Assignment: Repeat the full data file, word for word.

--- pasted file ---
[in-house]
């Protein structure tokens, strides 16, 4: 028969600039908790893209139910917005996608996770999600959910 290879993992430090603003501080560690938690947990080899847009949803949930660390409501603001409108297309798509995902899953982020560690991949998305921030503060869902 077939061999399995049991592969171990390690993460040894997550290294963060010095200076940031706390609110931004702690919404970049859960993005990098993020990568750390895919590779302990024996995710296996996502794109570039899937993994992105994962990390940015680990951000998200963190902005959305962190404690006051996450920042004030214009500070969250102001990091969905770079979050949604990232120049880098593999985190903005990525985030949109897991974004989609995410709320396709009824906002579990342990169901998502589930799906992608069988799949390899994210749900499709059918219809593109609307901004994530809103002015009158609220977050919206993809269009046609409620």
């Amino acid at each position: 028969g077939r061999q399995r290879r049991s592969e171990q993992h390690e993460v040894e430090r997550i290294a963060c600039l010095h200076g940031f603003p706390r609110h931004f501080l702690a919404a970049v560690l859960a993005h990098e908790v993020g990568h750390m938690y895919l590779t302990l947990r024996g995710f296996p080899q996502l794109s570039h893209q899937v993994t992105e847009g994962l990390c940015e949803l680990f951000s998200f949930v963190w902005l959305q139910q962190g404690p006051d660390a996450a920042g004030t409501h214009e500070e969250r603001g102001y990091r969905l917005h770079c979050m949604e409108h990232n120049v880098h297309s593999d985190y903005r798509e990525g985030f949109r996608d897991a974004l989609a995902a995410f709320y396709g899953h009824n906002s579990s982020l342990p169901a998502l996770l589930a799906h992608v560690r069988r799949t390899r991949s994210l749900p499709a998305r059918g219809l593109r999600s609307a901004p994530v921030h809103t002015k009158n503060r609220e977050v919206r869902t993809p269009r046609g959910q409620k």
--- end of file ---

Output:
[in-house]
């Protein structure tokens, strides 16, 4: 028969600039908790893209139910917005996608996770999600959910 290879993992430090603003501080560690938690947990080899847009949803949930660390409501603001409108297309798509995902899953982020560690991949998305921030503060869902 077939061999399995049991592969171990390690993460040894997550290294963060010095200076940031706390609110931004702690919404970049859960993005990098993020990568750390895919590779302990024996995710296996996502794109570039899937993994992105994962990390940015680990951000998200963190902005959305962190404690006051996450920042004030214009500070969250102001990091969905770079979050949604990232120049880098593999985190903005990525985030949109897991974004989609995410709320396709009824906002579990342990169901998502589930799906992608069988799949390899994210749900499709059918219809593109609307901004994530809103002015009158609220977050919206993809269009046609409620």
């Amino acid at each position: 028969g077939r061999q399995r290879r049991s592969e171990q993992h390690e993460v040894e430090r997550i290294a963060c600039l010095h200076g940031f603003p706390r609110h931004f501080l702690a919404a970049v560690l859960a993005h990098e908790v993020g990568h750390m938690y895919l590779t302990l947990r024996g995710f296996p080899q996502l794109s570039h893209q899937v993994t992105e847009g994962l990390c940015e949803l680990f951000s998200f949930v963190w902005l959305q139910q962190g404690p006051d660390a996450a920042g004030t409501h214009e500070e969250r603001g102001y990091r969905l917005h770079c979050m949604e409108h990232n120049v880098h297309s593999d985190y903005r798509e990525g985030f949109r996608d897991a974004l989609a995902a995410f709320y396709g899953h009824n906002s579990s982020l342990p169901a998502l996770l589930a799906h992608v560690r069988r799949t390899r991949s994210l749900p499709a998305r059918g219809l593109r999600s609307a901004p994530v921030h809103t002015k009158n503060r609220e977050v919206r869902t993809p269009r046609g959910q409620k």